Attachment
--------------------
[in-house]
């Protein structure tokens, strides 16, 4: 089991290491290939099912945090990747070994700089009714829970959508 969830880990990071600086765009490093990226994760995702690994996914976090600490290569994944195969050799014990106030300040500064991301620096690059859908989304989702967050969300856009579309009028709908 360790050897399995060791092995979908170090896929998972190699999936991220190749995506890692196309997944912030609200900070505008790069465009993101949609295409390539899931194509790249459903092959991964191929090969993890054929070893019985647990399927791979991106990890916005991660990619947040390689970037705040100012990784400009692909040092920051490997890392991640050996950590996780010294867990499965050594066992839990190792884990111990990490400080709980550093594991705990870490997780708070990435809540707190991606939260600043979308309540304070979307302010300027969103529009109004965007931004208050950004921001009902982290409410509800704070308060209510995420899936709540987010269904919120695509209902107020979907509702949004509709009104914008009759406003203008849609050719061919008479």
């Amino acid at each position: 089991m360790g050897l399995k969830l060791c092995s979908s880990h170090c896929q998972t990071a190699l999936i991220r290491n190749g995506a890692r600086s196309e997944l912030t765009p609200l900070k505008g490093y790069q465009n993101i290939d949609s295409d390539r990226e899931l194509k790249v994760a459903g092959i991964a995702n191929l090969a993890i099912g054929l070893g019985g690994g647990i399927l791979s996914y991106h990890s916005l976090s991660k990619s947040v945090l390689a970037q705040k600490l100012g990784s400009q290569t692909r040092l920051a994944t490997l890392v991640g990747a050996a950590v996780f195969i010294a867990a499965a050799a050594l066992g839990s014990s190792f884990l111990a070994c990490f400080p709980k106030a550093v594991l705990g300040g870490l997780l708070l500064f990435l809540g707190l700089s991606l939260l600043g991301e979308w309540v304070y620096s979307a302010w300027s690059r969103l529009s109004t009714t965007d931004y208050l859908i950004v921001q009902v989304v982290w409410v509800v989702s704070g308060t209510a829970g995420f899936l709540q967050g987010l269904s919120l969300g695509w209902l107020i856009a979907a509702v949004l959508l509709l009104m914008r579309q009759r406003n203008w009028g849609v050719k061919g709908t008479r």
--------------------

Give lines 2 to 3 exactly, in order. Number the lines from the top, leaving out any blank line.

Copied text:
């Protein structure tokens, strides 16, 4: 089991290491290939099912945090990747070994700089009714829970959508 969830880990990071600086765009490093990226994760995702690994996914976090600490290569994944195969050799014990106030300040500064991301620096690059859908989304989702967050969300856009579309009028709908 360790050897399995060791092995979908170090896929998972190699999936991220190749995506890692196309997944912030609200900070505008790069465009993101949609295409390539899931194509790249459903092959991964191929090969993890054929070893019985647990399927791979991106990890916005991660990619947040390689970037705040100012990784400009692909040092920051490997890392991640050996950590996780010294867990499965050594066992839990190792884990111990990490400080709980550093594991705990870490997780708070990435809540707190991606939260600043979308309540304070979307302010300027969103529009109004965007931004208050950004921001009902982290409410509800704070308060209510995420899936709540987010269904919120695509209902107020979907509702949004509709009104914008009759406003203008849609050719061919008479």
């Amino acid at each position: 089991m360790g050897l399995k969830l060791c092995s979908s880990h170090c896929q998972t990071a190699l999936i991220r290491n190749g995506a890692r600086s196309e997944l912030t765009p609200l900070k505008g490093y790069q465009n993101i290939d949609s295409d390539r990226e899931l194509k790249v994760a459903g092959i991964a995702n191929l090969a993890i099912g054929l070893g019985g690994g647990i399927l791979s996914y991106h990890s916005l976090s991660k990619s947040v945090l390689a970037q705040k600490l100012g990784s400009q290569t692909r040092l920051a994944t490997l890392v991640g990747a050996a950590v996780f195969i010294a867990a499965a050799a050594l066992g839990s014990s190792f884990l111990a070994c990490f400080p709980k106030a550093v594991l705990g300040g870490l997780l708070l500064f990435l809540g707190l700089s991606l939260l600043g991301e979308w309540v304070y620096s979307a302010w300027s690059r969103l529009s109004t009714t965007d931004y208050l859908i950004v921001q009902v989304v982290w409410v509800v989702s704070g308060t209510a829970g995420f899936l709540q967050g987010l269904s919120l969300g695509w209902l107020i856009a979907a509702v949004l959508l509709l009104m914008r579309q009759r406003n203008w009028g849609v050719k061919g709908t008479r």